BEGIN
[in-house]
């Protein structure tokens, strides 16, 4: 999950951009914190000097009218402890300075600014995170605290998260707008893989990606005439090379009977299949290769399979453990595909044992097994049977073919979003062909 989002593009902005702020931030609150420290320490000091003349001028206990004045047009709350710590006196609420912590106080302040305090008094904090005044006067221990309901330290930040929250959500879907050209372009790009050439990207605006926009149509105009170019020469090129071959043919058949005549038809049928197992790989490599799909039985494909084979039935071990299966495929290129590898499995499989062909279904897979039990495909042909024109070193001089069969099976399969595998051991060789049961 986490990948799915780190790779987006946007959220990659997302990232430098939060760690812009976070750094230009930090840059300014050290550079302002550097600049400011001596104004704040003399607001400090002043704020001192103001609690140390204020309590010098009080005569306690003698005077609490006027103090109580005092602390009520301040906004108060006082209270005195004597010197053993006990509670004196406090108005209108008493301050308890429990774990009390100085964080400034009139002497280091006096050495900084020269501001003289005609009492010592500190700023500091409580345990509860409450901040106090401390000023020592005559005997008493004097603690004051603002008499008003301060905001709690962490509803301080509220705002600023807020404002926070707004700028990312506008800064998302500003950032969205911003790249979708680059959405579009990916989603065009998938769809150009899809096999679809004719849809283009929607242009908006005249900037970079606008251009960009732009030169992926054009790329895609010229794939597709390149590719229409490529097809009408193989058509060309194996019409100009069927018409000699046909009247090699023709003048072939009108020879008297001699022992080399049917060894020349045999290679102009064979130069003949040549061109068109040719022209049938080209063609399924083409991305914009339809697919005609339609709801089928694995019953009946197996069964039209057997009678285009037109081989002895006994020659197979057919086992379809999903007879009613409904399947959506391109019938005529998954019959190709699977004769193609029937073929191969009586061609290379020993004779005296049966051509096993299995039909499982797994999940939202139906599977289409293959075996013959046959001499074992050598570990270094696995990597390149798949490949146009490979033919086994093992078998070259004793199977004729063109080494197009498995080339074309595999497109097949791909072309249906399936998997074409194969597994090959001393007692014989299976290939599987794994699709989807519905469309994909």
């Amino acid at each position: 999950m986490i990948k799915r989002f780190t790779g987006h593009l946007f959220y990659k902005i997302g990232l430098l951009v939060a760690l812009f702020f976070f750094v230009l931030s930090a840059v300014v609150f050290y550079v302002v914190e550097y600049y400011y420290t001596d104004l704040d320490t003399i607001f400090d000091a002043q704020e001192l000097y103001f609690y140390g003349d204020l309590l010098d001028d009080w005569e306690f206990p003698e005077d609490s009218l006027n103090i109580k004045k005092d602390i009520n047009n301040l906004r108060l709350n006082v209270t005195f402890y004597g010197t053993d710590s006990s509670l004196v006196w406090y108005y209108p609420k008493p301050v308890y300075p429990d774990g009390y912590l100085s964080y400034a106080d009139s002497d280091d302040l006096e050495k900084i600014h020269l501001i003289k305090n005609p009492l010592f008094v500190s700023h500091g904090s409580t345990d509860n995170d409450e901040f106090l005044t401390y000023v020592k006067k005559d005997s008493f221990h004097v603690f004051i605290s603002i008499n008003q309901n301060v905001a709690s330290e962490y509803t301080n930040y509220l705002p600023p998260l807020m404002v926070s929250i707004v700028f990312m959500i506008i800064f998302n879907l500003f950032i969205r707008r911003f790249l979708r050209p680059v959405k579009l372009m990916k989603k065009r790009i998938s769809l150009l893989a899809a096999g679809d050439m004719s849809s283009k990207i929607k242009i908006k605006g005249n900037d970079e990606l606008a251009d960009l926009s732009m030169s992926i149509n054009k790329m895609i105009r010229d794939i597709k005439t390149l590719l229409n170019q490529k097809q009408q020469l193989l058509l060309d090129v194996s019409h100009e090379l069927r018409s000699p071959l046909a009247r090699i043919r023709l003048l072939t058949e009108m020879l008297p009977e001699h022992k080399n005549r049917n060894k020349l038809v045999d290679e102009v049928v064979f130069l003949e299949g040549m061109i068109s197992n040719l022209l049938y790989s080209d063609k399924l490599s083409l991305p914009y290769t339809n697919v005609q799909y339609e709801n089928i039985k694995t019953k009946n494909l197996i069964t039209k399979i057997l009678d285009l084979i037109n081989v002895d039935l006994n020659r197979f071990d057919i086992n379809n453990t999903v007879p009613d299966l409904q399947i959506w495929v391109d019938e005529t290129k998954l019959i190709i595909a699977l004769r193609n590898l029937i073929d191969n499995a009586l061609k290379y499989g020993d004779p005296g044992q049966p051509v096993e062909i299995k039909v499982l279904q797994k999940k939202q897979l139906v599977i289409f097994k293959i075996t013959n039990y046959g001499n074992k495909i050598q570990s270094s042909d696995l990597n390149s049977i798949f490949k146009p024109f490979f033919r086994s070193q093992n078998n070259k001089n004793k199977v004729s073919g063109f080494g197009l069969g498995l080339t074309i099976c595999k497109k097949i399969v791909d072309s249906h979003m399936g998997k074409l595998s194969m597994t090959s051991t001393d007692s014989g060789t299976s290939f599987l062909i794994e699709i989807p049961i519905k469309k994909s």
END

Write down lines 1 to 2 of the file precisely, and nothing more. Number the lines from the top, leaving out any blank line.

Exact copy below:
[in-house]
């Protein structure tokens, strides 16, 4: 999950951009914190000097009218402890300075600014995170605290998260707008893989990606005439090379009977299949290769399979453990595909044992097994049977073919979003062909 989002593009902005702020931030609150420290320490000091003349001028206990004045047009709350710590006196609420912590106080302040305090008094904090005044006067221990309901330290930040929250959500879907050209372009790009050439990207605006926009149509105009170019020469090129071959043919058949005549038809049928197992790989490599799909039985494909084979039935071990299966495929290129590898499995499989062909279904897979039990495909042909024109070193001089069969099976399969595998051991060789049961 986490990948799915780190790779987006946007959220990659997302990232430098939060760690812009976070750094230009930090840059300014050290550079302002550097600049400011001596104004704040003399607001400090002043704020001192103001609690140390204020309590010098009080005569306690003698005077609490006027103090109580005092602390009520301040906004108060006082209270005195004597010197053993006990509670004196406090108005209108008493301050308890429990774990009390100085964080400034009139002497280091006096050495900084020269501001003289005609009492010592500190700023500091409580345990509860409450901040106090401390000023020592005559005997008493004097603690004051603002008499008003301060905001709690962490509803301080509220705002600023807020404002926070707004700028990312506008800064998302500003950032969205911003790249979708680059959405579009990916989603065009998938769809150009899809096999679809004719849809283009929607242009908006005249900037970079606008251009960009732009030169992926054009790329895609010229794939597709390149590719229409490529097809009408193989058509060309194996019409100009069927018409000699046909009247090699023709003048072939009108020879008297001699022992080399049917060894020349045999290679102009064979130069003949040549061109068109040719022209049938080209063609399924083409991305914009339809697919005609339609709801089928694995019953009946197996069964039209057997009678285009037109081989002895006994020659197979057919086992379809999903007879009613409904399947959506391109019938005529998954019959190709699977004769193609029937073929191969009586061609290379020993004779005296049966051509096993299995039909499982797994999940939202139906599977289409293959075996013959046959001499074992050598570990270094696995990597390149798949490949146009490979033919086994093992078998070259004793199977004729063109080494197009498995080339074309595999497109097949791909072309249906399936998997074409194969597994090959001393007692014989299976290939599987794994699709989807519905469309994909």